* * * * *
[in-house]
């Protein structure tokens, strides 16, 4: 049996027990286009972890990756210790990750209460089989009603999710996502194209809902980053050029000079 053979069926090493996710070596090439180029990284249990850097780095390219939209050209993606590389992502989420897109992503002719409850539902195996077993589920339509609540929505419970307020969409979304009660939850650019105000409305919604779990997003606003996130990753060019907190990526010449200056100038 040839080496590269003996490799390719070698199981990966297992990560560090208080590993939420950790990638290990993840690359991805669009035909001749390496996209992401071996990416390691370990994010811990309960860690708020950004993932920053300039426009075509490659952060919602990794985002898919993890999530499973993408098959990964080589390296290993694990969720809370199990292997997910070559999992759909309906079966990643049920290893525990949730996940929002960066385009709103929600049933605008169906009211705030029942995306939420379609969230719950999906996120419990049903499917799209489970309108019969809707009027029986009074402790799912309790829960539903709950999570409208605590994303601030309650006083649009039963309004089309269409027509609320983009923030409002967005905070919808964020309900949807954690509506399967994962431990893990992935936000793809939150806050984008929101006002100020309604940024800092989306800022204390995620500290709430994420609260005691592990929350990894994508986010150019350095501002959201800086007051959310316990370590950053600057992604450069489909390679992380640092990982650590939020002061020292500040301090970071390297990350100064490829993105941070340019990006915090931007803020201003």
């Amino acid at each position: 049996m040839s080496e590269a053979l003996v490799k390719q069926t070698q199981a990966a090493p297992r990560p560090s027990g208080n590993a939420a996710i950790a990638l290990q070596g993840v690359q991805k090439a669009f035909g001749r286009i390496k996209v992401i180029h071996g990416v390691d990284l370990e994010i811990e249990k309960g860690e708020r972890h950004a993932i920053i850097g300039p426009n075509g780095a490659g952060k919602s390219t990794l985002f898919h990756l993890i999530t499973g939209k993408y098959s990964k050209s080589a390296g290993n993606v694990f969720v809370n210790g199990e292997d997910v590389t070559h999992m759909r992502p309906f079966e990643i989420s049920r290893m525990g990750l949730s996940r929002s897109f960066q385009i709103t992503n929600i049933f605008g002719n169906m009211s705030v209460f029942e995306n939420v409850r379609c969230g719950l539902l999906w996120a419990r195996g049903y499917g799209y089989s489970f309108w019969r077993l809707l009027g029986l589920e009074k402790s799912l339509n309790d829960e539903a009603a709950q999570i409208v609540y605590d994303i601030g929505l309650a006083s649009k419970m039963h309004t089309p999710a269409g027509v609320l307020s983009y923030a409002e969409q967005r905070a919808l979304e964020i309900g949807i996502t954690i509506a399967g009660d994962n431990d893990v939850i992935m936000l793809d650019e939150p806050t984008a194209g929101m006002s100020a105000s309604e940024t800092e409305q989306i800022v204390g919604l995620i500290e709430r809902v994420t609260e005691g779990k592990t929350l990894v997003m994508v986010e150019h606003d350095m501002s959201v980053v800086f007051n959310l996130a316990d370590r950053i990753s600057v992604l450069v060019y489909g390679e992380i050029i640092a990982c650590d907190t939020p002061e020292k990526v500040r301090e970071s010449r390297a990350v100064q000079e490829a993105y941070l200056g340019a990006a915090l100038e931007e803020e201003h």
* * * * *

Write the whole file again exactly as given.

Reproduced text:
[in-house]
């Protein structure tokens, strides 16, 4: 049996027990286009972890990756210790990750209460089989009603999710996502194209809902980053050029000079 053979069926090493996710070596090439180029990284249990850097780095390219939209050209993606590389992502989420897109992503002719409850539902195996077993589920339509609540929505419970307020969409979304009660939850650019105000409305919604779990997003606003996130990753060019907190990526010449200056100038 040839080496590269003996490799390719070698199981990966297992990560560090208080590993939420950790990638290990993840690359991805669009035909001749390496996209992401071996990416390691370990994010811990309960860690708020950004993932920053300039426009075509490659952060919602990794985002898919993890999530499973993408098959990964080589390296290993694990969720809370199990292997997910070559999992759909309906079966990643049920290893525990949730996940929002960066385009709103929600049933605008169906009211705030029942995306939420379609969230719950999906996120419990049903499917799209489970309108019969809707009027029986009074402790799912309790829960539903709950999570409208605590994303601030309650006083649009039963309004089309269409027509609320983009923030409002967005905070919808964020309900949807954690509506399967994962431990893990992935936000793809939150806050984008929101006002100020309604940024800092989306800022204390995620500290709430994420609260005691592990929350990894994508986010150019350095501002959201800086007051959310316990370590950053600057992604450069489909390679992380640092990982650590939020002061020292500040301090970071390297990350100064490829993105941070340019990006915090931007803020201003």
């Amino acid at each position: 049996m040839s080496e590269a053979l003996v490799k390719q069926t070698q199981a990966a090493p297992r990560p560090s027990g208080n590993a939420a996710i950790a990638l290990q070596g993840v690359q991805k090439a669009f035909g001749r286009i390496k996209v992401i180029h071996g990416v390691d990284l370990e994010i811990e249990k309960g860690e708020r972890h950004a993932i920053i850097g300039p426009n075509g780095a490659g952060k919602s390219t990794l985002f898919h990756l993890i999530t499973g939209k993408y098959s990964k050209s080589a390296g290993n993606v694990f969720v809370n210790g199990e292997d997910v590389t070559h999992m759909r992502p309906f079966e990643i989420s049920r290893m525990g990750l949730s996940r929002s897109f960066q385009i709103t992503n929600i049933f605008g002719n169906m009211s705030v209460f029942e995306n939420v409850r379609c969230g719950l539902l999906w996120a419990r195996g049903y499917g799209y089989s489970f309108w019969r077993l809707l009027g029986l589920e009074k402790s799912l339509n309790d829960e539903a009603a709950q999570i409208v609540y605590d994303i601030g929505l309650a006083s649009k419970m039963h309004t089309p999710a269409g027509v609320l307020s983009y923030a409002e969409q967005r905070a919808l979304e964020i309900g949807i996502t954690i509506a399967g009660d994962n431990d893990v939850i992935m936000l793809d650019e939150p806050t984008a194209g929101m006002s100020a105000s309604e940024t800092e409305q989306i800022v204390g919604l995620i500290e709430r809902v994420t609260e005691g779990k592990t929350l990894v997003m994508v986010e150019h606003d350095m501002s959201v980053v800086f007051n959310l996130a316990d370590r950053i990753s600057v992604l450069v060019y489909g390679e992380i050029i640092a990982c650590d907190t939020p002061e020292k990526v500040r301090e970071s010449r390297a990350v100064q000079e490829a993105y941070l200056g340019a990006a915090l100038e931007e803020e201003h």